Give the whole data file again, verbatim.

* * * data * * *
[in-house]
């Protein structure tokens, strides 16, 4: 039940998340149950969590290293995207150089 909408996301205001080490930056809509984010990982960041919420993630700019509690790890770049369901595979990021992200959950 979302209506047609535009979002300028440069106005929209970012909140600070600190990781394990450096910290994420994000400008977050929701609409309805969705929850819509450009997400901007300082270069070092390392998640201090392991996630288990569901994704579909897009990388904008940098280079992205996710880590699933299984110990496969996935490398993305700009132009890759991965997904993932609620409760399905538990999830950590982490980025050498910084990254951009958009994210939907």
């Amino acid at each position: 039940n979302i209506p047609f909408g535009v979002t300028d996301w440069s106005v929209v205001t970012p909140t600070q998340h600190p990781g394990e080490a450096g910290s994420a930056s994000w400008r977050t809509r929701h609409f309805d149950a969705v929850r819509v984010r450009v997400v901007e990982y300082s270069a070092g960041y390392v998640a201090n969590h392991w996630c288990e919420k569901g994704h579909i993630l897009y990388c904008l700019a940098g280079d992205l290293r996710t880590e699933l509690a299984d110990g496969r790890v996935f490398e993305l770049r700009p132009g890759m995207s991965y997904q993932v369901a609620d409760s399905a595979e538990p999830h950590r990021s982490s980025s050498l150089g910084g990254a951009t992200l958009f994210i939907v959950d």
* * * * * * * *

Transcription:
[in-house]
């Protein structure tokens, strides 16, 4: 039940998340149950969590290293995207150089 909408996301205001080490930056809509984010990982960041919420993630700019509690790890770049369901595979990021992200959950 979302209506047609535009979002300028440069106005929209970012909140600070600190990781394990450096910290994420994000400008977050929701609409309805969705929850819509450009997400901007300082270069070092390392998640201090392991996630288990569901994704579909897009990388904008940098280079992205996710880590699933299984110990496969996935490398993305700009132009890759991965997904993932609620409760399905538990999830950590982490980025050498910084990254951009958009994210939907």
């Amino acid at each position: 039940n979302i209506p047609f909408g535009v979002t300028d996301w440069s106005v929209v205001t970012p909140t600070q998340h600190p990781g394990e080490a450096g910290s994420a930056s994000w400008r977050t809509r929701h609409f309805d149950a969705v929850r819509v984010r450009v997400v901007e990982y300082s270069a070092g960041y390392v998640a201090n969590h392991w996630c288990e919420k569901g994704h579909i993630l897009y990388c904008l700019a940098g280079d992205l290293r996710t880590e699933l509690a299984d110990g496969r790890v996935f490398e993305l770049r700009p132009g890759m995207s991965y997904q993932v369901a609620d409760s399905a595979e538990p999830h950590r990021s982490s980025s050498l150089g910084g990254a951009t992200l958009f994210i939907v959950d």